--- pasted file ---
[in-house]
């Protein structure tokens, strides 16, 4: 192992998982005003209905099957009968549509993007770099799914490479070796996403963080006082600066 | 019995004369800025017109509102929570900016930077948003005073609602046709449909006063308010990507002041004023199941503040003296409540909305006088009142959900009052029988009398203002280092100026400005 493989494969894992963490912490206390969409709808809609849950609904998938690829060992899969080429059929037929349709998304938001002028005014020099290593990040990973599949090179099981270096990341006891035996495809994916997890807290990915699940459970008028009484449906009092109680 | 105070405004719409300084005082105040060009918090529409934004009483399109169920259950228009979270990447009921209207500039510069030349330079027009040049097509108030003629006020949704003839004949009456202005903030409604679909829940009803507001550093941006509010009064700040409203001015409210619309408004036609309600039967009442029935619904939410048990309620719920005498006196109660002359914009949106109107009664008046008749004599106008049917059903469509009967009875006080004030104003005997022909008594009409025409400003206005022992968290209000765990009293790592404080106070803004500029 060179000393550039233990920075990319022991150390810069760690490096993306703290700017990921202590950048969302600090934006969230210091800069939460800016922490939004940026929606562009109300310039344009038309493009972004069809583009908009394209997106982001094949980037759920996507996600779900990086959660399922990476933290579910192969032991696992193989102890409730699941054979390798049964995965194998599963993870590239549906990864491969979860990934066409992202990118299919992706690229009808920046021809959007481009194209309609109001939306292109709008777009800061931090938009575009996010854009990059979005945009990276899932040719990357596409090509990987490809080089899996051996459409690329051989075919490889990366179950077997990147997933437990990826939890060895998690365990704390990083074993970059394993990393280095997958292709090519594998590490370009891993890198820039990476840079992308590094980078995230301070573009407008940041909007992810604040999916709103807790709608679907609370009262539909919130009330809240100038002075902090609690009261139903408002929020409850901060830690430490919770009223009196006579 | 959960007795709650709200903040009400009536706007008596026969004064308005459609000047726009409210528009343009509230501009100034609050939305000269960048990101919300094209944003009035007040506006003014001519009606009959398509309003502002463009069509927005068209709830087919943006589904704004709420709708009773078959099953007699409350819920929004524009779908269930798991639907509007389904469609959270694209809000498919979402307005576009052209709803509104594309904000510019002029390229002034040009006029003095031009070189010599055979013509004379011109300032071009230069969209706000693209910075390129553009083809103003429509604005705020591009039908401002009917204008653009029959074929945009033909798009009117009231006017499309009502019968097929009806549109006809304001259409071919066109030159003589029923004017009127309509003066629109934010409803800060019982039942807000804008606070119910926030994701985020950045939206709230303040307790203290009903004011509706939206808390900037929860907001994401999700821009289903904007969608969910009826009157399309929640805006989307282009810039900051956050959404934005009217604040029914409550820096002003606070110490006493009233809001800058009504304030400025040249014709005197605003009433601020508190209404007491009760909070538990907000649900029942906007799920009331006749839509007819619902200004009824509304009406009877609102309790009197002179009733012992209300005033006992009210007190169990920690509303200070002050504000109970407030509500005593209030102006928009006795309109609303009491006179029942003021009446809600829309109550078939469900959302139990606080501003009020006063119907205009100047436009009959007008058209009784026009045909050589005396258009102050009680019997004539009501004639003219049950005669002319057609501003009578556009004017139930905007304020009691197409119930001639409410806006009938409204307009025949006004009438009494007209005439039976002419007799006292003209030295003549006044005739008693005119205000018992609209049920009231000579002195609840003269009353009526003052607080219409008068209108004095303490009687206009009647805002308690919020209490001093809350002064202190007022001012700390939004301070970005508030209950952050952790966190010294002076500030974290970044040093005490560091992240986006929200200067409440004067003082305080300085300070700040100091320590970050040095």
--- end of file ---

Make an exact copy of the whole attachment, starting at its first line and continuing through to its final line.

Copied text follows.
[in-house]
């Protein structure tokens, strides 16, 4: 192992998982005003209905099957009968549509993007770099799914490479070796996403963080006082600066 | 019995004369800025017109509102929570900016930077948003005073609602046709449909006063308010990507002041004023199941503040003296409540909305006088009142959900009052029988009398203002280092100026400005 493989494969894992963490912490206390969409709808809609849950609904998938690829060992899969080429059929037929349709998304938001002028005014020099290593990040990973599949090179099981270096990341006891035996495809994916997890807290990915699940459970008028009484449906009092109680 | 105070405004719409300084005082105040060009918090529409934004009483399109169920259950228009979270990447009921209207500039510069030349330079027009040049097509108030003629006020949704003839004949009456202005903030409604679909829940009803507001550093941006509010009064700040409203001015409210619309408004036609309600039967009442029935619904939410048990309620719920005498006196109660002359914009949106109107009664008046008749004599106008049917059903469509009967009875006080004030104003005997022909008594009409025409400003206005022992968290209000765990009293790592404080106070803004500029 060179000393550039233990920075990319022991150390810069760690490096993306703290700017990921202590950048969302600090934006969230210091800069939460800016922490939004940026929606562009109300310039344009038309493009972004069809583009908009394209997106982001094949980037759920996507996600779900990086959660399922990476933290579910192969032991696992193989102890409730699941054979390798049964995965194998599963993870590239549906990864491969979860990934066409992202990118299919992706690229009808920046021809959007481009194209309609109001939306292109709008777009800061931090938009575009996010854009990059979005945009990276899932040719990357596409090509990987490809080089899996051996459409690329051989075919490889990366179950077997990147997933437990990826939890060895998690365990704390990083074993970059394993990393280095997958292709090519594998590490370009891993890198820039990476840079992308590094980078995230301070573009407008940041909007992810604040999916709103807790709608679907609370009262539909919130009330809240100038002075902090609690009261139903408002929020409850901060830690430490919770009223009196006579 | 959960007795709650709200903040009400009536706007008596026969004064308005459609000047726009409210528009343009509230501009100034609050939305000269960048990101919300094209944003009035007040506006003014001519009606009959398509309003502002463009069509927005068209709830087919943006589904704004709420709708009773078959099953007699409350819920929004524009779908269930798991639907509007389904469609959270694209809000498919979402307005576009052209709803509104594309904000510019002029390229002034040009006029003095031009070189010599055979013509004379011109300032071009230069969209706000693209910075390129553009083809103003429509604005705020591009039908401002009917204008653009029959074929945009033909798009009117009231006017499309009502019968097929009806549109006809304001259409071919066109030159003589029923004017009127309509003066629109934010409803800060019982039942807000804008606070119910926030994701985020950045939206709230303040307790203290009903004011509706939206808390900037929860907001994401999700821009289903904007969608969910009826009157399309929640805006989307282009810039900051956050959404934005009217604040029914409550820096002003606070110490006493009233809001800058009504304030400025040249014709005197605003009433601020508190209404007491009760909070538990907000649900029942906007799920009331006749839509007819619902200004009824509304009406009877609102309790009197002179009733012992209300005033006992009210007190169990920690509303200070002050504000109970407030509500005593209030102006928009006795309109609303009491006179029942003021009446809600829309109550078939469900959302139990606080501003009020006063119907205009100047436009009959007008058209009784026009045909050589005396258009102050009680019997004539009501004639003219049950005669002319057609501003009578556009004017139930905007304020009691197409119930001639409410806006009938409204307009025949006004009438009494007209005439039976002419007799006292003209030295003549006044005739008693005119205000018992609209049920009231000579002195609840003269009353009526003052607080219409008068209108004095303490009687206009009647805002308690919020209490001093809350002064202190007022001012700390939004301070970005508030209950952050952790966190010294002076500030974290970044040093005490560091992240986006929200200067409440004067003082305080300085300070700040100091320590970050040095």